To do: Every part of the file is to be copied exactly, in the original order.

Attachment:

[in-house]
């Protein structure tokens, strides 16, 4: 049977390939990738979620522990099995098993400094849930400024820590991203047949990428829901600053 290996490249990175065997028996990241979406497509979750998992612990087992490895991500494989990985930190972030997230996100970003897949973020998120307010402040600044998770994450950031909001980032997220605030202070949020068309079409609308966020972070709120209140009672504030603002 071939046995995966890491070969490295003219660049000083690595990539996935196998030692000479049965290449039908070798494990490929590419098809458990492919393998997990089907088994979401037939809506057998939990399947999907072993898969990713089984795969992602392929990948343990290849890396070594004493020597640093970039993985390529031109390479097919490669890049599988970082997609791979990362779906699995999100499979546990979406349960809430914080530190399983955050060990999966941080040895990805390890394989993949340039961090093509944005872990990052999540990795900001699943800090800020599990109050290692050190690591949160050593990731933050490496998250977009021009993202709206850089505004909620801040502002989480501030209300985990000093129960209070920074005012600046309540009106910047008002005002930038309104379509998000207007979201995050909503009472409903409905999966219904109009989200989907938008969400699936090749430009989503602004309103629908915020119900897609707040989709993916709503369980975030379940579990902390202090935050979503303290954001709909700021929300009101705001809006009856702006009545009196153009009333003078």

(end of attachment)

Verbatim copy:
[in-house]
């Protein structure tokens, strides 16, 4: 049977390939990738979620522990099995098993400094849930400024820590991203047949990428829901600053 290996490249990175065997028996990241979406497509979750998992612990087992490895991500494989990985930190972030997230996100970003897949973020998120307010402040600044998770994450950031909001980032997220605030202070949020068309079409609308966020972070709120209140009672504030603002 071939046995995966890491070969490295003219660049000083690595990539996935196998030692000479049965290449039908070798494990490929590419098809458990492919393998997990089907088994979401037939809506057998939990399947999907072993898969990713089984795969992602392929990948343990290849890396070594004493020597640093970039993985390529031109390479097919490669890049599988970082997609791979990362779906699995999100499979546990979406349960809430914080530190399983955050060990999966941080040895990805390890394989993949340039961090093509944005872990990052999540990795900001699943800090800020599990109050290692050190690591949160050593990731933050490496998250977009021009993202709206850089505004909620801040502002989480501030209300985990000093129960209070920074005012600046309540009106910047008002005002930038309104379509998000207007979201995050909503009472409903409905999966219904109009989200989907938008969400699936090749430009989503602004309103629908915020119900897609707040989709993916709503369980975030379940579990902390202090935050979503303290954001709909700021929300009101705001809006009856702006009545009196153009009333003078």